11 books and one film that explain modern China

Beijing South Station
Beijing South Station in June
Matt Rivera | NBC News

Earlier this summer, I was one of six U.S. journalists who traveled to China on an East-West Center fellowship to study technology and innovation in the country.

I prepared for the trip by reading a series of books exploring modern China. During the trip, some of the tech company officials we met passed along their own personal recommendations for books to read on our return home.

What I read before the trip:

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'Tiger Head Snake Tails'
'Tiger Head Snake Tails' by Jonathan Fenby
Book cover courtesy of publisher

1) "China in Ten Words" by Yu Hua

This set of essays was an easy-to-digest explainer of everyday life in China and how it relates back to Mao's Cultural Revolution.

2) "Tiger Head, Snake Tails: China Today, How It Got There, and Where It Is Heading" by Jonathan Fenby

If you're looking for a solid book that gets deep into China's promising and also troubling economic growth, this is a great book for the big picture.

Kaiser Kuo, Baidu's director of international communications, also recommended this book during our visit to the company's headquarters in Beijing.

From The Wall Street Journal:

According to Mr. Fenby, the book is aimed at readers who want a one-stop overview of China's politics, economics, society, international relations, history, environmental issues, corruption and new leadership. No one book has drawn all these elements together, he said, so he felt compelled to write one himself.

"China's rise since the 1980s is the most important world development since the end of the Cold War," he said. While the world might not know what to make of it, "China doesn't quite know how to deal with the rest of the world and its newfound status."

3) "A Thousand Years of Good Prayers" by Yiyun Li

A strong collection of 10 stories related to the country's Cultural Revolution from the viewpoint of people living in China and the United States.

"Li does more than simply provide a human face for a set of statistics," writes Fatema Ahmed in The New York Times. "Her compassion for her own creations persuades us that they are worth caring for; the most selfish characters often turn out to be the most unhappy, their self-absorption a way of keeping up appearances."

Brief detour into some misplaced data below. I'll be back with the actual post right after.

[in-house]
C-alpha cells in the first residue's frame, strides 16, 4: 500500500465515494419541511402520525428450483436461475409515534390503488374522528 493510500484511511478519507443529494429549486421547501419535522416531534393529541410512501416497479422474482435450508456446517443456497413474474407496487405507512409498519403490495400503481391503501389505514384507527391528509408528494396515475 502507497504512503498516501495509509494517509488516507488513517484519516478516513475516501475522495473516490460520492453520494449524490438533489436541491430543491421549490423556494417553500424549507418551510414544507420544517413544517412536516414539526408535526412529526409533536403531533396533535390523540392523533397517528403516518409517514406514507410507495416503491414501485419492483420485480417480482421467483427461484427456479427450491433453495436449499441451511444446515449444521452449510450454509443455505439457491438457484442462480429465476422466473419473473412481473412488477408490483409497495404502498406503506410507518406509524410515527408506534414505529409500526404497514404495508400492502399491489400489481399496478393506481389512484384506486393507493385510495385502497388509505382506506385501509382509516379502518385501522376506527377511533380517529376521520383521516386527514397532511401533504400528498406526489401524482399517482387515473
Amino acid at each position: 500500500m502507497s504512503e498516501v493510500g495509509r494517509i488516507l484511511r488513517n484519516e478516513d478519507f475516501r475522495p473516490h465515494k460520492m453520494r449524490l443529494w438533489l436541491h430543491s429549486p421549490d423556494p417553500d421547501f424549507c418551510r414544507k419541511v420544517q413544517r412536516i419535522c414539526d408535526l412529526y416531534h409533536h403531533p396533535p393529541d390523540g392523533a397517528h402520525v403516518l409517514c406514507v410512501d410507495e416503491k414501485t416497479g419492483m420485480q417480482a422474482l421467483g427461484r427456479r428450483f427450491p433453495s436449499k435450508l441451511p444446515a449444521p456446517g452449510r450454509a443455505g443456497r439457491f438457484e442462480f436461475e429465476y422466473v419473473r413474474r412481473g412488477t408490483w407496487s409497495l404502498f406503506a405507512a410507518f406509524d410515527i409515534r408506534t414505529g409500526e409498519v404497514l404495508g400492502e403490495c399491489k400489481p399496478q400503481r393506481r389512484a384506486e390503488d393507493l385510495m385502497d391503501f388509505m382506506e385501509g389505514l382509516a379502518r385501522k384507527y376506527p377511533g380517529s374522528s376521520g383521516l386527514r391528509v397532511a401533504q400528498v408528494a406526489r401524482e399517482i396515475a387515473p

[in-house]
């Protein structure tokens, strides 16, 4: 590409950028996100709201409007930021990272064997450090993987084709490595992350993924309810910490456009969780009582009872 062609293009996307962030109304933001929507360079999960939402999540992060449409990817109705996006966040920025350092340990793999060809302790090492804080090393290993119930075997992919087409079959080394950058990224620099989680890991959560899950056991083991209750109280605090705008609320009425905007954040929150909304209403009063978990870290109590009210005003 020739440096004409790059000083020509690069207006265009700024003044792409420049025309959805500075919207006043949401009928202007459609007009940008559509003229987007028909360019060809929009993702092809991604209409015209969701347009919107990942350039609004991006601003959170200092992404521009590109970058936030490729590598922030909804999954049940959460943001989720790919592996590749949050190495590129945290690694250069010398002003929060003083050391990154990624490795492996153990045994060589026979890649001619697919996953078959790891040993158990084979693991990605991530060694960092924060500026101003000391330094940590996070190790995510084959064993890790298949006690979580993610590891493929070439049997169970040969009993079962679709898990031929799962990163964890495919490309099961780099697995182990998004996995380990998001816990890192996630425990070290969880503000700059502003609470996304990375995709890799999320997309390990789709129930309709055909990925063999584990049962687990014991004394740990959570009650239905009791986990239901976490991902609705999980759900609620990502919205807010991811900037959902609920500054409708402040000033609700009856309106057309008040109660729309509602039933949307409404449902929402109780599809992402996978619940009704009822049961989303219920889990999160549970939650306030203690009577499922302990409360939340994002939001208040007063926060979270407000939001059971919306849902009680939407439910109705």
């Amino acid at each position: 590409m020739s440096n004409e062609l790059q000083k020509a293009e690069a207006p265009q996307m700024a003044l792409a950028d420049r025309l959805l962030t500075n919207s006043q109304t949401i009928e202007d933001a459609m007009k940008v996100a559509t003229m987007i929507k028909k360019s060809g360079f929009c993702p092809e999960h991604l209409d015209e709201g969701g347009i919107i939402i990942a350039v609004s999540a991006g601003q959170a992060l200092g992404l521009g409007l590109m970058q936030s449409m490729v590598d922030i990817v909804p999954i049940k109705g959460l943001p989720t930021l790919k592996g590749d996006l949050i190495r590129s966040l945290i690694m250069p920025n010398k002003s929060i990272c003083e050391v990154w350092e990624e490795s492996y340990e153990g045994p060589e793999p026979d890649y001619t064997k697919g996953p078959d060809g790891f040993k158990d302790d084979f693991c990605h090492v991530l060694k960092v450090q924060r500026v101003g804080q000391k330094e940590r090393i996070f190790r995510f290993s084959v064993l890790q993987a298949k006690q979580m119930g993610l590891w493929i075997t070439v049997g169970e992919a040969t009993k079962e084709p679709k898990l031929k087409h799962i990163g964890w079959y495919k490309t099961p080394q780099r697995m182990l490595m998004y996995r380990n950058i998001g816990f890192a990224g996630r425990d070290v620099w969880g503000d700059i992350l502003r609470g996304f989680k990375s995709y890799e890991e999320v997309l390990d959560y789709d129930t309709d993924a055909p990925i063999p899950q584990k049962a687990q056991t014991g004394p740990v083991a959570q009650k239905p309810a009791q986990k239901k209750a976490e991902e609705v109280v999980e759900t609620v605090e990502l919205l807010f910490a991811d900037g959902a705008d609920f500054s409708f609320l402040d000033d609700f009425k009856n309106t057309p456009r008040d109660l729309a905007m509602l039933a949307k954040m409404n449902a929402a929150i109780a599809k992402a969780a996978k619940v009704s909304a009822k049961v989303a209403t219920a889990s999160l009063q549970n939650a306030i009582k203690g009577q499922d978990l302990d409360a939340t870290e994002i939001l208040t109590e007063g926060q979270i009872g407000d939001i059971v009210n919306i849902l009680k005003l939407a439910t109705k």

4) "The Corpse Walker" by Liao Yiwu

I am still reading this book, but I wanted to add it to the list because it delves into a part of China I didn't get to interact with during my visit.

The author interviews Chinese citizens with unique jobs on the lower end of the economy: a professional mourner, human trafficker, a public toilet manager.

Joe Kelly, HuaWei's head of international media affairs, recommended:

Joe Kelly
Joe Kelly, HuaWei's head of international media affairs, in the company's Shenzhen offices in June.
Matt Rivera | NBC News

5) "On China" by Henry Kissinger

6) "Factory Girls" by Leslie Chang

7) "Wild Swans" by Jung Chang

8) "The Party" by Richard McGregor

Julien Gong Min, Weibo.com spokesperson, recommended:

Julien Gong Min
Julien Gong Min, Weibo.com spokesman at the company's headquarters in Beijing in June.
Matt Rivera | NBC News

9) "River Town" by Peter Hessler

"Peter Hessler has a lot of Chinese fans," Min said. "'River Town' tells a story of his Peace Corps days in China."

Min said he related to the book because he was just a few years younger than Hessler's students.

10) "One Billion Customers" by James McGregor

The stand-alone stories "are like biographies of doing business in China," Min said. "This book is definitely the best one on China business."

11) "Age of Ambition" by Evan Osnos

"In the pages of the New Yorker, Evan Osnos has portrayed, explained and poked fun at this new China better than any other writer from the West or the East," wrote John Pomfret for The Washington Post. "In 'Age of Ambition,' Osnos takes his reporting a step further, illuminating what he calls China's Gilded Age, its appetites, challenges and dilemmas, in a way few have done."

Beckie Wang, Alibaba Group senior PR specialist, recommended:

If you haven't heard the story behind China's e-commerce giant Alibaba, watch the documentary "Crocodile in the Yangtze" by Porter Erisman.

The company's founder, Jack Ma, started the business in Hangzhou when he convinced 17 of his friends to invest in his plan. Last year, he topped the Forbes China Rich List with a net worth of $19.5 billion, up from $7.1 billion in 2013.